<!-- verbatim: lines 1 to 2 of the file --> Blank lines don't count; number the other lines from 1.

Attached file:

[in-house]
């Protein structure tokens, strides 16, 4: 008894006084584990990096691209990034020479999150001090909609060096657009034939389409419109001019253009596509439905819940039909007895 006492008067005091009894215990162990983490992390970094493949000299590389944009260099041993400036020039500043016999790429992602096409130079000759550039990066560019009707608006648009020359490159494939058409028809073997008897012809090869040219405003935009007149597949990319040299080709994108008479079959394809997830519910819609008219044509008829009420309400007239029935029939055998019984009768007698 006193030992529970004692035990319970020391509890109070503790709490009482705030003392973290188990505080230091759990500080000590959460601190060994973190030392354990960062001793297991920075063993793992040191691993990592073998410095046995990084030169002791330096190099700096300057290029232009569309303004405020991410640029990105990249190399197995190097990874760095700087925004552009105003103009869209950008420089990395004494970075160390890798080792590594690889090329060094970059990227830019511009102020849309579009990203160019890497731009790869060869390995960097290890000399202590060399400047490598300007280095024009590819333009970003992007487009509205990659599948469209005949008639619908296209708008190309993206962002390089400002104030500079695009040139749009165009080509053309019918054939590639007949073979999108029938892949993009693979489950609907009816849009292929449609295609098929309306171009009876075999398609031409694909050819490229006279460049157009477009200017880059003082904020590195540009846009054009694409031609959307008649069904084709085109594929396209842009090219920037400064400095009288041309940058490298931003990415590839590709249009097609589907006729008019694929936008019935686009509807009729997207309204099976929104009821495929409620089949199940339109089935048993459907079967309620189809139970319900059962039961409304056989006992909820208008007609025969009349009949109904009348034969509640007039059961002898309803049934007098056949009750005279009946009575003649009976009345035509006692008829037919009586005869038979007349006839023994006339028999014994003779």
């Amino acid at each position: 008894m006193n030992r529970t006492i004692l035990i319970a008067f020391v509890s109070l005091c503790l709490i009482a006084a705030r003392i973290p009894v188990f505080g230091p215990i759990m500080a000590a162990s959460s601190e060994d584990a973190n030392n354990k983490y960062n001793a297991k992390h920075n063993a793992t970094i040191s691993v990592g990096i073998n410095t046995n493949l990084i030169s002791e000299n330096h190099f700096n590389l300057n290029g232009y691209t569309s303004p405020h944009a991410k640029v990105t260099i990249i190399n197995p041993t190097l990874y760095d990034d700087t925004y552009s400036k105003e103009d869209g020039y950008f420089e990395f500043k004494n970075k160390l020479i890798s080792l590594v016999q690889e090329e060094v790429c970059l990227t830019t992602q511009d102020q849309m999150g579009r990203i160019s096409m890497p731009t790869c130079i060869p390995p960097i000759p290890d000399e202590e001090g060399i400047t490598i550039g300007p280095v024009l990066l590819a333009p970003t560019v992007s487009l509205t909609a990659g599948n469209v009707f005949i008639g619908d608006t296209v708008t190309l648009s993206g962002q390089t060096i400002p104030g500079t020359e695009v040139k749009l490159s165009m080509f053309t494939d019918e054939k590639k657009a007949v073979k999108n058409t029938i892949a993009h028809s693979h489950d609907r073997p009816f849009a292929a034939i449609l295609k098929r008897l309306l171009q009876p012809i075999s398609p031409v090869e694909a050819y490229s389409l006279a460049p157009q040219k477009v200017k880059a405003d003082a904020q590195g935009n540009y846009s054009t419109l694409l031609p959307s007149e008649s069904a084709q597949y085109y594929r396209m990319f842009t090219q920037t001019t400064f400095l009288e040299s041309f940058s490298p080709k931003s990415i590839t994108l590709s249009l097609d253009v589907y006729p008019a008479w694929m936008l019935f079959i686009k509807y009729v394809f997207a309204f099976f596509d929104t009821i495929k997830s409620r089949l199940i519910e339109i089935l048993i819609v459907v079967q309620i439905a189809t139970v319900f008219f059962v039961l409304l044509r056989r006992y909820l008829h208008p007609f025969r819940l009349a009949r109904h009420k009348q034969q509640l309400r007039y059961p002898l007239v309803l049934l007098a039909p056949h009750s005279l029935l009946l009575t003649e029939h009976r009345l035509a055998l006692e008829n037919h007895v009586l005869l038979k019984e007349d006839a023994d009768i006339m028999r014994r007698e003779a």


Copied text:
[in-house]
């Protein structure tokens, strides 16, 4: 008894006084584990990096691209990034020479999150001090909609060096657009034939389409419109001019253009596509439905819940039909007895 006492008067005091009894215990162990983490992390970094493949000299590389944009260099041993400036020039500043016999790429992602096409130079000759550039990066560019009707608006648009020359490159494939058409028809073997008897012809090869040219405003935009007149597949990319040299080709994108008479079959394809997830519910819609008219044509008829009420309400007239029935029939055998019984009768007698 006193030992529970004692035990319970020391509890109070503790709490009482705030003392973290188990505080230091759990500080000590959460601190060994973190030392354990960062001793297991920075063993793992040191691993990592073998410095046995990084030169002791330096190099700096300057290029232009569309303004405020991410640029990105990249190399197995190097990874760095700087925004552009105003103009869209950008420089990395004494970075160390890798080792590594690889090329060094970059990227830019511009102020849309579009990203160019890497731009790869060869390995960097290890000399202590060399400047490598300007280095024009590819333009970003992007487009509205990659599948469209005949008639619908296209708008190309993206962002390089400002104030500079695009040139749009165009080509053309019918054939590639007949073979999108029938892949993009693979489950609907009816849009292929449609295609098929309306171009009876075999398609031409694909050819490229006279460049157009477009200017880059003082904020590195540009846009054009694409031609959307008649069904084709085109594929396209842009090219920037400064400095009288041309940058490298931003990415590839590709249009097609589907006729008019694929936008019935686009509807009729997207309204099976929104009821495929409620089949199940339109089935048993459907079967309620189809139970319900059962039961409304056989006992909820208008007609025969009349009949109904009348034969509640007039059961002898309803049934007098056949009750005279009946009575003649009976009345035509006692008829037919009586005869038979007349006839023994006339028999014994003779």